The second half started with a bit of a whimper, as the Bears received, but couldn't do anything with it; the Packers first drive of the half continued the trend against the Bears, as Lacy picked up 15 yards on three carries, but then the Packers put the ball entirely in Rodgers' hands, which normally is a good idea (I mean, this Rodgers guy is pretty good, if you didn't know), but when the run game is working generally pretty well, in a close game, why not keep feeding him?

The drive ended when on third and 15, JC Tretter launched the ball well past Rodgers and was recovered by Rodgers at the 45, out of field goal range. Rodgers took a Lamarr Houston helmet on the elbow and was looked at by trainers, but didn't miss an offensive snap.

This worked out well for the Bears, who took their next drive well into the fourth quarter over seven minutes and 29 seconds. However, at the goal line, Matt Forte couldn't punch it in twice and Cutler couldn't find Alshon Jeffery, and the Bears kicked a field goal. If you said you didn't have a bit of dread with Aaron Rodgers getting the ball down four points, you're a dirty liar.

However, the Bears' back four was having none of it. Porter had four passes defended last night, with Callahan and Jonathan Anderson picking up the other two. Lacy started off the drive running for 12 yards on 3 plays, then Rodgers couldn't hit his receivers and the drive ended on Willie Young's sack.

Marc Mariani picked up his third third down conversion, this time for 21 yards, to push the Bears into Green Bay territory, but a penalty on Kyle Long and a tackle for loss of five yards on Jeremy Langford, coupled with a botched shotgun snap of their own created 4th and 19, which led to a punt.

The Packers started off fast on their next drive, but then the unthinkable play happened. After 10-yard and 18-yard Rodgers scrambles and a 12-yard pass to Richard Rodgers and the ball on the move, Rodgers missed Davante Adams after he was nudged off his route and threw to Tracy Porter, Rodgers' first interception against the Bears since 2013.

The Bears couldn't do anything with the ball as they sought to ice the game, and with 4th and 1 (yes, another fourth down play) at the Green Bay 46, they chose to punt it. Both choices are defensible, while the stat robots prefer the conversion attempt, I was okay with the call to punt. The Packers burned all their timeouts on the drive and, while the Bears could win with a first down, the defense had been clicking and the Packers must get into the end zone to win - adding extra yardage (though you'd prefer it angled out of bounds inside the 10, something Pat O'Donnell hasn't gotten yet) isn't the worst idea ever.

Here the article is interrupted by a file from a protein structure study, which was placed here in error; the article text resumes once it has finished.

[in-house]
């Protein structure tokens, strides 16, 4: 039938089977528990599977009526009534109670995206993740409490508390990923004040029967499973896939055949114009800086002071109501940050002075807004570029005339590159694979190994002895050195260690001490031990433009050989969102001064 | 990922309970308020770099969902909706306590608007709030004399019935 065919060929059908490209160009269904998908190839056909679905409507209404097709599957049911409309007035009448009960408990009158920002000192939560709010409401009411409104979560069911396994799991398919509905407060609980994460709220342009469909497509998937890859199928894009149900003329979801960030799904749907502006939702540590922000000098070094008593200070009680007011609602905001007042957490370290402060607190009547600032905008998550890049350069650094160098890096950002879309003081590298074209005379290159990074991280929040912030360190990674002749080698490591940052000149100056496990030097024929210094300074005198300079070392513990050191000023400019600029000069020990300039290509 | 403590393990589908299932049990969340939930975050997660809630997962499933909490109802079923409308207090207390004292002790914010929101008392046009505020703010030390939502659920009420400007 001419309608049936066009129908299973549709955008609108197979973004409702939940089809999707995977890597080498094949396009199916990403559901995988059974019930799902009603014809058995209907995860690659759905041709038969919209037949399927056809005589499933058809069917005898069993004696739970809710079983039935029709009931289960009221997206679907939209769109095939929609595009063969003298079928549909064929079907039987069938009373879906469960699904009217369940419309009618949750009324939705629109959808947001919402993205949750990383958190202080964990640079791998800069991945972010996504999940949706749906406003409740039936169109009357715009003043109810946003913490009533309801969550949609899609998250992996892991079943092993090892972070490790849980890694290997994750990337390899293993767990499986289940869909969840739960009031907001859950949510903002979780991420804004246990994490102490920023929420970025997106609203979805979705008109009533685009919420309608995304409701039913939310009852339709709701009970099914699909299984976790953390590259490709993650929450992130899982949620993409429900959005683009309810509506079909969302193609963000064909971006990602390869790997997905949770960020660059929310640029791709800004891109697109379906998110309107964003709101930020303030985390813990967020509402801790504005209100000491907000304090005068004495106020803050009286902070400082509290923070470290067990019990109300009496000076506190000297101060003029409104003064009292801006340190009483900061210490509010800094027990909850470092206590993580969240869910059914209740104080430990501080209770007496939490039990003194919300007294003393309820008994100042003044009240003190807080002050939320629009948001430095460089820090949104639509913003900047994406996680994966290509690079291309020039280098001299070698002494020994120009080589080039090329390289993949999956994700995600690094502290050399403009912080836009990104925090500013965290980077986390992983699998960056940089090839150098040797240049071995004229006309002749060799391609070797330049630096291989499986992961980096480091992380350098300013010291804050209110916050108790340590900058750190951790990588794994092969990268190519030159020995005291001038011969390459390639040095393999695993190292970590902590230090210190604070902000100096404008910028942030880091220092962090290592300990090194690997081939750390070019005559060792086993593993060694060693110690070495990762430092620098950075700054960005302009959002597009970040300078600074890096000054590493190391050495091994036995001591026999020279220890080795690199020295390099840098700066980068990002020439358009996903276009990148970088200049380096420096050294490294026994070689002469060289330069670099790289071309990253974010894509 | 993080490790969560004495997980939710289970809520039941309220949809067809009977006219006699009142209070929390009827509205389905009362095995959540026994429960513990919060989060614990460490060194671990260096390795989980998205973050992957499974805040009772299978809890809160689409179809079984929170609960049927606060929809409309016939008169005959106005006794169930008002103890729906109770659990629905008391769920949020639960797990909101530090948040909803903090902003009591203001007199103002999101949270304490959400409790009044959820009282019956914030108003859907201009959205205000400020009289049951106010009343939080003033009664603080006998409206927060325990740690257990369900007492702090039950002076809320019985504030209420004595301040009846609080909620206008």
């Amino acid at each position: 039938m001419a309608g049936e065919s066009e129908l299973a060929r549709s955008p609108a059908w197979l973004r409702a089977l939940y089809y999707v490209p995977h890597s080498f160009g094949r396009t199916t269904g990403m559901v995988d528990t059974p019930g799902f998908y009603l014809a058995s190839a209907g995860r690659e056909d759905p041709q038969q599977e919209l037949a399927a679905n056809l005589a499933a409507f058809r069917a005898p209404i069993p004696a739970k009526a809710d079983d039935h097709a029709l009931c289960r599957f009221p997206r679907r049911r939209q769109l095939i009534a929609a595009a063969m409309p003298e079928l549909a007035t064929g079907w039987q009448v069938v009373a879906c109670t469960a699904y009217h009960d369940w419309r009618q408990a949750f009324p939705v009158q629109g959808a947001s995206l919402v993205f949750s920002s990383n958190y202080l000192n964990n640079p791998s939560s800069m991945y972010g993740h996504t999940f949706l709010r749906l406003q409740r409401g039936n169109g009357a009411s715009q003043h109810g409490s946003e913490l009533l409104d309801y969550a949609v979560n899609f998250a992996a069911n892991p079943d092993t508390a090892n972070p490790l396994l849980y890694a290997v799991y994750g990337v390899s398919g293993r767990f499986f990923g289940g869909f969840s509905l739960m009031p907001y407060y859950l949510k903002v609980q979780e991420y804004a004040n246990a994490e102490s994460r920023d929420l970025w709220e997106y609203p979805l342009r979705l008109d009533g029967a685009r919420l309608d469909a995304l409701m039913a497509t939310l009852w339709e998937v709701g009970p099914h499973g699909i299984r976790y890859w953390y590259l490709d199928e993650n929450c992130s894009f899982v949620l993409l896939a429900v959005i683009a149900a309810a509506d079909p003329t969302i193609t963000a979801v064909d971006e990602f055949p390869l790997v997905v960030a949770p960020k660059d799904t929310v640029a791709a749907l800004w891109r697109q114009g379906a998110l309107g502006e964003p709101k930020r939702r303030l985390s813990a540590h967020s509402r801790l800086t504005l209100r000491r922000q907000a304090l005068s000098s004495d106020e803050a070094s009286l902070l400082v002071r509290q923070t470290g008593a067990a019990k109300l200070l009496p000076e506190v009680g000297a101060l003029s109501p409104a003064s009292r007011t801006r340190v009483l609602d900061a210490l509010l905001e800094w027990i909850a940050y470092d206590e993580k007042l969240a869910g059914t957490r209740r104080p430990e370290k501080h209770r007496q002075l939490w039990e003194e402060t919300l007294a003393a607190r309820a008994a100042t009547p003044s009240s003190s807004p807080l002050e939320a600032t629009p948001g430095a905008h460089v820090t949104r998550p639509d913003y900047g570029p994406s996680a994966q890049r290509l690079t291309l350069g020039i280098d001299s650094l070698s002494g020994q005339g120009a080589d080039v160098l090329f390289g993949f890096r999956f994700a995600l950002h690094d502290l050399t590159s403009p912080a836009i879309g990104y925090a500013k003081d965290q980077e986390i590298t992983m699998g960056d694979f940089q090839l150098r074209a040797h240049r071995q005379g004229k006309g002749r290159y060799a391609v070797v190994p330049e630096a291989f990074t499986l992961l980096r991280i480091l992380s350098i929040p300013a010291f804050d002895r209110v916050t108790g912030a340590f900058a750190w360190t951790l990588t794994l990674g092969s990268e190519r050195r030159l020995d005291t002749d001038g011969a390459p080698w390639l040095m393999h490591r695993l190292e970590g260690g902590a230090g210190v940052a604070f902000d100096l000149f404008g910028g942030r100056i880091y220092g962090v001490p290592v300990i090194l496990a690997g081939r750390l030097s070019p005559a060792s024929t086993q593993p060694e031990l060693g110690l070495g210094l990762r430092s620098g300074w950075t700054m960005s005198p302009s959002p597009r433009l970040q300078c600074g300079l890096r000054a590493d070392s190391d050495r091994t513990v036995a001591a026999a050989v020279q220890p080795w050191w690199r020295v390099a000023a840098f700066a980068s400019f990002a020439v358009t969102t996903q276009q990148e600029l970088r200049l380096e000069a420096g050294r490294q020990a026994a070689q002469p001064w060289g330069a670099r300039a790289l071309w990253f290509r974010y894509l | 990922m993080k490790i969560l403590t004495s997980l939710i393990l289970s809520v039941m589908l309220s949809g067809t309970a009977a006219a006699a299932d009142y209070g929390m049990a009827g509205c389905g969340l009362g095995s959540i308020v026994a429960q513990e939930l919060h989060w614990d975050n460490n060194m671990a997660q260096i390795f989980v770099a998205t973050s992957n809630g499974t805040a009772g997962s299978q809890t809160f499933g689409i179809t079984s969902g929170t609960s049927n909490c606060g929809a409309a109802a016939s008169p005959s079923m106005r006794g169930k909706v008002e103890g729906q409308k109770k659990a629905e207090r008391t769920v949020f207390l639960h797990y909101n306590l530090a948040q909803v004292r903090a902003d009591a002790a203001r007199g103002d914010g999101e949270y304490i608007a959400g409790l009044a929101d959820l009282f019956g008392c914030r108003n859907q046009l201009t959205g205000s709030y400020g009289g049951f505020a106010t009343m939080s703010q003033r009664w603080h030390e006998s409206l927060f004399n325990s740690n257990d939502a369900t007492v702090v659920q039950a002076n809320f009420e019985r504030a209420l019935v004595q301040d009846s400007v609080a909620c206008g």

The Packers tried to make it the worst idea ever. Right on cue, Rodgers hit James Starks on a leak screen for 18 yards, then later found Randall Cobb matched up on Callahan and hit him for 32 yards to get inside the 20. After forcing 3rd and 7, Rodgers found Davante Adams for 8 yards for the first down. And after two forced incompletions, Tracy Porter batted away the third down attempt and Adams let the fourth down attempt fly through his hands, and the Bears had their win.

I'll just say here - the officiating was all around bad. Both teams had the benefit of bad calls and both teams were the victims of bad calls. The story of the game is when the Bears had to make plays, especially defensively, they made their plays, and the Packers didn't.

  • All this of course on the day Brett Favre's number was retired, and from the broadcast, you would almost swear the game was a background event to the ceremony of retiring Brett Favre's number. Favre was even in the broadcast booth in the fourth quarter, which did nothing but take attention off of what was a really close game at the time. It's one thing if it's a blowout, and maybe that's what the network had counted on, but Favreapalooza really took away from the game. The sentiment in the locker room after the game seemed to be that they took offense at being invited over for the Packers' "Homecoming."